There are great literary works and there are great works of narration. "The Dream of Reason (Unabridged)" from Audible.com is both.
The greatness of this book is well known ( so I will concentrate primarily on the recording content), tracing the philosophy of "reason" from its infancy in early Greek thought, to the monumental advances of Aristotle (the greatest philosopher of all time IMO), onto the relevancy to the modern day. One need NOT be formally trained in philosophy to enjoy, learn from, and appreciate this narration. Even so, the advanced philosopher will enjoy even more. In short this is simply a real gem.
Although I had read this book several times in print, the audible version animates in such a wonderful way. Indeed, I found myself so captivated by the perfect narration, that I tended to 'remain" in my car even upon arrival at my destination :-)
I could not recommend a title at Audible.com more highly.
Indeed, I truly believe it will make you a better person. It did me :-)
In short, this is not merely a history of Rand, but also a lovely portrayal of the "high level" history of the 30's through the 60's. Roosevelt, New Deal, Anti-semitism, Conservatives, were all nightmares for Rand.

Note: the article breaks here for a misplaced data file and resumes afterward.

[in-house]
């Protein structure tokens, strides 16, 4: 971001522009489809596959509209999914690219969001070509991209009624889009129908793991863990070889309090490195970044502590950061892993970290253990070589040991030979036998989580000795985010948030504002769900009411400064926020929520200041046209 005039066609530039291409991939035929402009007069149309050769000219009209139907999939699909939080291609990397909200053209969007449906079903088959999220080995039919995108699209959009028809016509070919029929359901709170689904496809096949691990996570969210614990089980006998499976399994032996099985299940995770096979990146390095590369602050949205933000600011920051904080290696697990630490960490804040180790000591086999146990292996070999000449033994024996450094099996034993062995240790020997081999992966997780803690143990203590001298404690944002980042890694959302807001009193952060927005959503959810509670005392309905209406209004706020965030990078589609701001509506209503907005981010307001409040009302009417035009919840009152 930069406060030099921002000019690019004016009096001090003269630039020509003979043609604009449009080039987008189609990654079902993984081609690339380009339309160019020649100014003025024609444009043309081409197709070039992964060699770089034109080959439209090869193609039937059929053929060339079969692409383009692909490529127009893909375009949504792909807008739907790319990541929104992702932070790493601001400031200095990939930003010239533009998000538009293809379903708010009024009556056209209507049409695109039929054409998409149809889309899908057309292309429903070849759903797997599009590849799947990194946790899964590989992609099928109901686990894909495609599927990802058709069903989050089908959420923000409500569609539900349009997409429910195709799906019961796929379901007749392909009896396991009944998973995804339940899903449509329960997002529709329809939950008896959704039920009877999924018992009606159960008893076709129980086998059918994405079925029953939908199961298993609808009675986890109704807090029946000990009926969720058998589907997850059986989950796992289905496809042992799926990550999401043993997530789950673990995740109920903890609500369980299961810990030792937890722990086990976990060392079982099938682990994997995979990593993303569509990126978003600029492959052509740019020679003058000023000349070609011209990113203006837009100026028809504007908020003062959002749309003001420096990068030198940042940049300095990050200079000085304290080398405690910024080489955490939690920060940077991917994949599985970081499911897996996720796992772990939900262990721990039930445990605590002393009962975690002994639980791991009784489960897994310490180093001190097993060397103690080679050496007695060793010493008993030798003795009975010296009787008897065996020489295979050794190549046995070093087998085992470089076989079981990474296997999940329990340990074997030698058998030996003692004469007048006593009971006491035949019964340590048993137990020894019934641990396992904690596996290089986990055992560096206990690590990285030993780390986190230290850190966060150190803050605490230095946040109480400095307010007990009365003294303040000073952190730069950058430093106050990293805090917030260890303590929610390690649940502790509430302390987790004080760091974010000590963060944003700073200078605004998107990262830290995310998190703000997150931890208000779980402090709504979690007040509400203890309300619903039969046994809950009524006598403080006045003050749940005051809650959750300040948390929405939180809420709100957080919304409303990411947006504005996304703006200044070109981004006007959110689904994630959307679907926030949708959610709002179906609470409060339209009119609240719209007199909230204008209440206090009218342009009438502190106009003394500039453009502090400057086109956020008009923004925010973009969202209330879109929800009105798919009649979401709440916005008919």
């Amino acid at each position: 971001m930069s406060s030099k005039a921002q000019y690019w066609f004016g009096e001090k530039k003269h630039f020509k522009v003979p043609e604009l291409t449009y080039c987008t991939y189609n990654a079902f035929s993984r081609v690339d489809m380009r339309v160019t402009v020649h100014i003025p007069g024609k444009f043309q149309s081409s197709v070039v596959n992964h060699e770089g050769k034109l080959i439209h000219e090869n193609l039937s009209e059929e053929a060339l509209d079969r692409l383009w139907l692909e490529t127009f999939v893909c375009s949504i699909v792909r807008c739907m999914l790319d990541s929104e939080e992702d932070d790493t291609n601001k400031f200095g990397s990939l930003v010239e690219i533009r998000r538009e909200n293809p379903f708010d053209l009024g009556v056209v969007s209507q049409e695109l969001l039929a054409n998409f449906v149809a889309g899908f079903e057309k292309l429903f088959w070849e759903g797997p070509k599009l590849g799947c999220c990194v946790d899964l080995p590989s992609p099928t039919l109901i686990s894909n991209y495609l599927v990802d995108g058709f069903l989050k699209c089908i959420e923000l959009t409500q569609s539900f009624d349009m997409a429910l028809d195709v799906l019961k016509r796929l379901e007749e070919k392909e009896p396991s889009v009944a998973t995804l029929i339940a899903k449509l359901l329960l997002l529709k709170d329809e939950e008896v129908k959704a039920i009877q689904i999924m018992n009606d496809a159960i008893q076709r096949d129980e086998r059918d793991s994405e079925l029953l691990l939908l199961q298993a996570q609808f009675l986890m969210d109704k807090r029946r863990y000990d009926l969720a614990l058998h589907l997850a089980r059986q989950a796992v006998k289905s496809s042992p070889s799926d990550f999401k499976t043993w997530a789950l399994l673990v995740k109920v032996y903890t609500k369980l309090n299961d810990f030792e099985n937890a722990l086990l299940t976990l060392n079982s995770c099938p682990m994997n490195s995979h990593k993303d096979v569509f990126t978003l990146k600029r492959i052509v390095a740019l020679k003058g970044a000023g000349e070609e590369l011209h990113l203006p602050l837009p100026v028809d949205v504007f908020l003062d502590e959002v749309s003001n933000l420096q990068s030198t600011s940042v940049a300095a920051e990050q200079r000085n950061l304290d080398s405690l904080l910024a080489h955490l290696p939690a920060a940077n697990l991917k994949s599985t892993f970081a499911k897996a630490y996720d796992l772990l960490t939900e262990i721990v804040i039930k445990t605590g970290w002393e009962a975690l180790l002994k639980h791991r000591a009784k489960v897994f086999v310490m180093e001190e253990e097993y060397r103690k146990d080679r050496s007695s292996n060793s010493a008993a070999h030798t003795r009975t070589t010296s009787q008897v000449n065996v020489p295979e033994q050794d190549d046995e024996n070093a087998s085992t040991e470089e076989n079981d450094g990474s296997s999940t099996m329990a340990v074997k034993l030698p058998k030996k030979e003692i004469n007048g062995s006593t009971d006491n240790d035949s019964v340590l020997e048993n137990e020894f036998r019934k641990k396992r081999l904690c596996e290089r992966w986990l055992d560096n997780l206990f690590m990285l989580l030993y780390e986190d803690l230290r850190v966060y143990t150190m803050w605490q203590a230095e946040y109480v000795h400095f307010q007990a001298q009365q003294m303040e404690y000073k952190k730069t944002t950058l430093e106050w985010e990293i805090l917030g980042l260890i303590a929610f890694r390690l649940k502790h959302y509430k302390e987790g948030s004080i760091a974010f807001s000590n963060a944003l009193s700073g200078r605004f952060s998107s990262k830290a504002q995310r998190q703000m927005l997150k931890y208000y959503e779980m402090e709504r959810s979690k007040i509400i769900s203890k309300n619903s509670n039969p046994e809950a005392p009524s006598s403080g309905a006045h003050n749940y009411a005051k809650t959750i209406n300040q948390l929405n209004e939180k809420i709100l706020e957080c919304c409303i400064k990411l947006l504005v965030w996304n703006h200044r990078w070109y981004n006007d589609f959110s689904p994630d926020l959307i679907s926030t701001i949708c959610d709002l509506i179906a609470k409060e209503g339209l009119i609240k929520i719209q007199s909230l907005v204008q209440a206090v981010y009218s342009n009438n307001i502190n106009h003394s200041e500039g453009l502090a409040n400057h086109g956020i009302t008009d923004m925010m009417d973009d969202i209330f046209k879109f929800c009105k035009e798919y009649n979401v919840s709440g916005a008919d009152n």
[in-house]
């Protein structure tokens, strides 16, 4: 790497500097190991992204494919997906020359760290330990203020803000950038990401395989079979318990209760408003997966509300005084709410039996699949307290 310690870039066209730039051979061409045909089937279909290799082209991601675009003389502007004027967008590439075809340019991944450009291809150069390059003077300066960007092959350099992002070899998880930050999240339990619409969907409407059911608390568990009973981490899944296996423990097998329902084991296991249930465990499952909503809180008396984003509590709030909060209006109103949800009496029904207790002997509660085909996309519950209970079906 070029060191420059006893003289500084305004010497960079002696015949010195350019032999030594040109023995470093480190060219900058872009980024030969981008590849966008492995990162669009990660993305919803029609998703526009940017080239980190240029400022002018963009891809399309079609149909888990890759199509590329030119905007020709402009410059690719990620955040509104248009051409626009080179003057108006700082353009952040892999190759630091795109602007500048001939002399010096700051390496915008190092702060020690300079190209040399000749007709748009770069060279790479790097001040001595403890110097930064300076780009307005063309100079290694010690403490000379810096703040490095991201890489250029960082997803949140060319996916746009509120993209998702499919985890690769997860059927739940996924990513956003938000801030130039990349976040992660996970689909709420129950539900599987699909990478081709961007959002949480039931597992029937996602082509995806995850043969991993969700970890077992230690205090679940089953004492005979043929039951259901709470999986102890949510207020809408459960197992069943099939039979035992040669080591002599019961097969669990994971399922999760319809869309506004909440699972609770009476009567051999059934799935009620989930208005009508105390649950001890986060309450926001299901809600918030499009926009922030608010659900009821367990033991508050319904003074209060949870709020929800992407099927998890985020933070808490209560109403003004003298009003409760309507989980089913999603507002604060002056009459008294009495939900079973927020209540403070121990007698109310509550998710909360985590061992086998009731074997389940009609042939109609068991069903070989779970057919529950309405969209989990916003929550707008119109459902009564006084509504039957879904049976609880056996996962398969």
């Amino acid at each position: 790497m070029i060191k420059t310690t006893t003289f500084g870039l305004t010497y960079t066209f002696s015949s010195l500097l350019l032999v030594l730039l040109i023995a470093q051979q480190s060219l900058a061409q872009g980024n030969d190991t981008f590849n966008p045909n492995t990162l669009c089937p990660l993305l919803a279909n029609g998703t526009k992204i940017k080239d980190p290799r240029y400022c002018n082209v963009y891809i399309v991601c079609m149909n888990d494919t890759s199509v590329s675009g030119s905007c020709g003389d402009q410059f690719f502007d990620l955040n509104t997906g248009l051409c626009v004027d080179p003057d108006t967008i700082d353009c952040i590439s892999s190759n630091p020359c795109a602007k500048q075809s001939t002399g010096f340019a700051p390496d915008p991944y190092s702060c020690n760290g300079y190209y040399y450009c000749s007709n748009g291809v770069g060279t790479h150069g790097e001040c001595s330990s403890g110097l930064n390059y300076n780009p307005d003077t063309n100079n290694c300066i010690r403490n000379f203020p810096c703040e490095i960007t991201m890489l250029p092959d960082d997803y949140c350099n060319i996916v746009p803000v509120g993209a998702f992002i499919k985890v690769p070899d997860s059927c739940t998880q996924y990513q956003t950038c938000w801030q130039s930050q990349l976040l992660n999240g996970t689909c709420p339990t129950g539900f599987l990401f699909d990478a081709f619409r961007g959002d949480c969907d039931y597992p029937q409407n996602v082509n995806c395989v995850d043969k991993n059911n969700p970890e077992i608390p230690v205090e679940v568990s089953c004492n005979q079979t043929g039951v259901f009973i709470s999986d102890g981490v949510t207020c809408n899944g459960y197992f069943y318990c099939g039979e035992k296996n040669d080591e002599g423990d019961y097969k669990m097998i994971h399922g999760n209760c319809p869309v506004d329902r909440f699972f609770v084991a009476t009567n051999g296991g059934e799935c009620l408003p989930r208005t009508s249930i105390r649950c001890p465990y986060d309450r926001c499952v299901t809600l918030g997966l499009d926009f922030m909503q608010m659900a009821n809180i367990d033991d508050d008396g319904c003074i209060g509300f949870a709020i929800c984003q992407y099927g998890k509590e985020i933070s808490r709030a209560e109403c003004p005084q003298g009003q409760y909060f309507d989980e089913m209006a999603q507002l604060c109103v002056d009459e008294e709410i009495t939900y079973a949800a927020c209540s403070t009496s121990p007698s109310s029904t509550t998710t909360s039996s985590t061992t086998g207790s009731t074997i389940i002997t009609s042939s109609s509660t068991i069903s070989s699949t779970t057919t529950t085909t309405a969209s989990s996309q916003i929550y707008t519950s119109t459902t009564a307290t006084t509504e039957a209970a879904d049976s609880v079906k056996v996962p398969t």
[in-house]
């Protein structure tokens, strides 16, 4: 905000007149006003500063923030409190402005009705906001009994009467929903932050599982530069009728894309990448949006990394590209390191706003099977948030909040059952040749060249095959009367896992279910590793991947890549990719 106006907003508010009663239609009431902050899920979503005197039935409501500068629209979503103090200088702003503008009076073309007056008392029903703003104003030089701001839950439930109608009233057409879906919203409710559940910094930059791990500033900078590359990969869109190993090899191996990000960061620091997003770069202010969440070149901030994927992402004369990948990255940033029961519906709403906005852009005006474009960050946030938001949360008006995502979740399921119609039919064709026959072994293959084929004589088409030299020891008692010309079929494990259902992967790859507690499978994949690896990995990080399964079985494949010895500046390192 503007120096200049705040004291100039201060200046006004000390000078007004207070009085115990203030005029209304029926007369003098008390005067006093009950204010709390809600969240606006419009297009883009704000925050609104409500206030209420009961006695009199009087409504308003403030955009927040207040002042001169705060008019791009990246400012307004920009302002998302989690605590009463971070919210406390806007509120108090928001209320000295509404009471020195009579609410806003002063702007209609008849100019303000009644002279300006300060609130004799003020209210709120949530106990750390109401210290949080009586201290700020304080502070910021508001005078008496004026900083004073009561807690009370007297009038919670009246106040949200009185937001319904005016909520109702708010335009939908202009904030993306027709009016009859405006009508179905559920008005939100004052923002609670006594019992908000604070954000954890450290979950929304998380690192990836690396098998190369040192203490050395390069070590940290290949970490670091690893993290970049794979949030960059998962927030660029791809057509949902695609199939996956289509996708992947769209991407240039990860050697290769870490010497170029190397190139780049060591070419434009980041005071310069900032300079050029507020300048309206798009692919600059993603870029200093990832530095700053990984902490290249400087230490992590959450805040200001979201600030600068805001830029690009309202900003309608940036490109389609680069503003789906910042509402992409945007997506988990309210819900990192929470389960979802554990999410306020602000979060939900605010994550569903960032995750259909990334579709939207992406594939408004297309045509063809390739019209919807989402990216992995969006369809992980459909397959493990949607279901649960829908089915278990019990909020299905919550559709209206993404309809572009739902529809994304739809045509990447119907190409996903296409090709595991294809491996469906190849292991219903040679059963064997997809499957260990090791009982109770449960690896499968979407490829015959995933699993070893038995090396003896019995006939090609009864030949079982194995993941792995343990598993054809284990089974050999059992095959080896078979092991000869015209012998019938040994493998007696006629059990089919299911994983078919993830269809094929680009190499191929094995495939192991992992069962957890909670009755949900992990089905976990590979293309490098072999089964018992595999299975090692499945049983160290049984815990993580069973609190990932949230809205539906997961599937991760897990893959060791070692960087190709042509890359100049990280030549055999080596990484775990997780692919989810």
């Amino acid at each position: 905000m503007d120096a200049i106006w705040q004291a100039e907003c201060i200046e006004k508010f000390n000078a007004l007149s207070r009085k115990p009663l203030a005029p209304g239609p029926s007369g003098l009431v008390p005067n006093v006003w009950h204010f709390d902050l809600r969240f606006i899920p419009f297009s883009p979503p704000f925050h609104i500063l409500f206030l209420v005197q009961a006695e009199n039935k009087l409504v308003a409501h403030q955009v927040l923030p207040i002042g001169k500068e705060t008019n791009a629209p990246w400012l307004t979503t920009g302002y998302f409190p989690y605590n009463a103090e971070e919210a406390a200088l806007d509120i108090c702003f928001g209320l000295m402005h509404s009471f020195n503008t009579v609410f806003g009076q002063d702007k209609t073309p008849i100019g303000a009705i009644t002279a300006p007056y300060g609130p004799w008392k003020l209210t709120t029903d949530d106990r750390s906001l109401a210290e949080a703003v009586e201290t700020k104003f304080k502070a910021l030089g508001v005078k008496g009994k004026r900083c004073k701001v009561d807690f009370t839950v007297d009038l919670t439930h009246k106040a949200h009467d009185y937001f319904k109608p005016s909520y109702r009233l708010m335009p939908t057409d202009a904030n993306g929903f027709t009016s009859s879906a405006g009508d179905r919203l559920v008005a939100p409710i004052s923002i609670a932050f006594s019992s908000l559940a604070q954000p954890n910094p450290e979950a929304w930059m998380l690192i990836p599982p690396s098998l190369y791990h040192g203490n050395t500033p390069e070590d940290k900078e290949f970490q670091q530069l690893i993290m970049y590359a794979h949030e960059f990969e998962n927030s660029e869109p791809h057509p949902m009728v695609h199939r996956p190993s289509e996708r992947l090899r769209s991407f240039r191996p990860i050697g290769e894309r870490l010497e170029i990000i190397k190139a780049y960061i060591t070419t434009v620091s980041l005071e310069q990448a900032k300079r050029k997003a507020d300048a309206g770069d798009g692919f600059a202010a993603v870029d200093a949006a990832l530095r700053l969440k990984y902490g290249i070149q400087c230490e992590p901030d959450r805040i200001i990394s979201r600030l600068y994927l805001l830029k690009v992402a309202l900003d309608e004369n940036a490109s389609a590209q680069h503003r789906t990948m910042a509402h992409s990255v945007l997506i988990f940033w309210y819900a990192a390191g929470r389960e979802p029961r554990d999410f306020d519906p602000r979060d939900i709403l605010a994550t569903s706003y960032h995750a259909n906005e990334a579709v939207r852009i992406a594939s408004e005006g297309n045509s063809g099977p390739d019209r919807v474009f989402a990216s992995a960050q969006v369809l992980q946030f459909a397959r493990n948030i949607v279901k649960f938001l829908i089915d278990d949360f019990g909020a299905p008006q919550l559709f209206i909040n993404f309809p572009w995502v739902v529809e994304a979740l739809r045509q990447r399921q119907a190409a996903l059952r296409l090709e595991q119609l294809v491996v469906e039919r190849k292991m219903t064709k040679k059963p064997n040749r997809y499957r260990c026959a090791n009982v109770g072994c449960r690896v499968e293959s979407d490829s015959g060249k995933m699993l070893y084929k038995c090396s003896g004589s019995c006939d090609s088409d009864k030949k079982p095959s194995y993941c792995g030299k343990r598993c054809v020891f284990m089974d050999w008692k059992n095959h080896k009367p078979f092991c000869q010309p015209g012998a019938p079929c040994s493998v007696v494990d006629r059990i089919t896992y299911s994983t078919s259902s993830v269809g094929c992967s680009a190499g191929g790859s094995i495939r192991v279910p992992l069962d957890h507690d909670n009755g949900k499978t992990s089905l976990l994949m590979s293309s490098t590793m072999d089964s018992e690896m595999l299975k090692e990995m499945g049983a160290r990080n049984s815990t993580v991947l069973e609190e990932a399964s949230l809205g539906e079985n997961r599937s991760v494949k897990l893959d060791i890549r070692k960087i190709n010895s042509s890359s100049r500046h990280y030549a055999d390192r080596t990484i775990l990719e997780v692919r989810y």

Of particular interest to me, was her relationship with Isabel Patterson, author of "God in the Machine." Of course, at the end of the day Rand would have nothing to do with mysticism of ANY sort, which eventually broke the decades long friendship.
Ont to the book itself. It is well written with an engaging style. Heller, is an ecellent historian and put years of research into this effort. I judge her treatment and presentation as fair and balanced. She presents the greatness and genius of Rand along with her deep psychological wounds, which from my understanding dogged her over her entire life. Nevertheless it is an inspiring book in both the positive and negative sense. Positively inspiring because Heller clearly paints an individual who knew who she was -- i.e. her "values" -- and who overcame amazing odds and actually accomplished what SHE set out to do -- to become an independent writer. Negatively inspiring, in that it serves as a lesson for us all that even geniuses need to always be aware they are not believing their own BS.
Ironically, being that "evasion" in Objectivist circles is similar to "unpardonable sin", Rand herself was not immune to psychological dysfunction. Towards the end, all she retained around her were people who jumped when she said frog, and this in both my and the author's opinion was her achilles heel. People, especially geniuses, should not purposely choose a cadre of sycophants as their primary support group. We all need to be challenged, especially the more "forceful" the personality.
Regarding the narrator, Bernadette Dunne, I think she is now my favorite. Her voice is clear and crisp, and she does not merely "read" but is talented at capturing the emotional context of the author's meaning.
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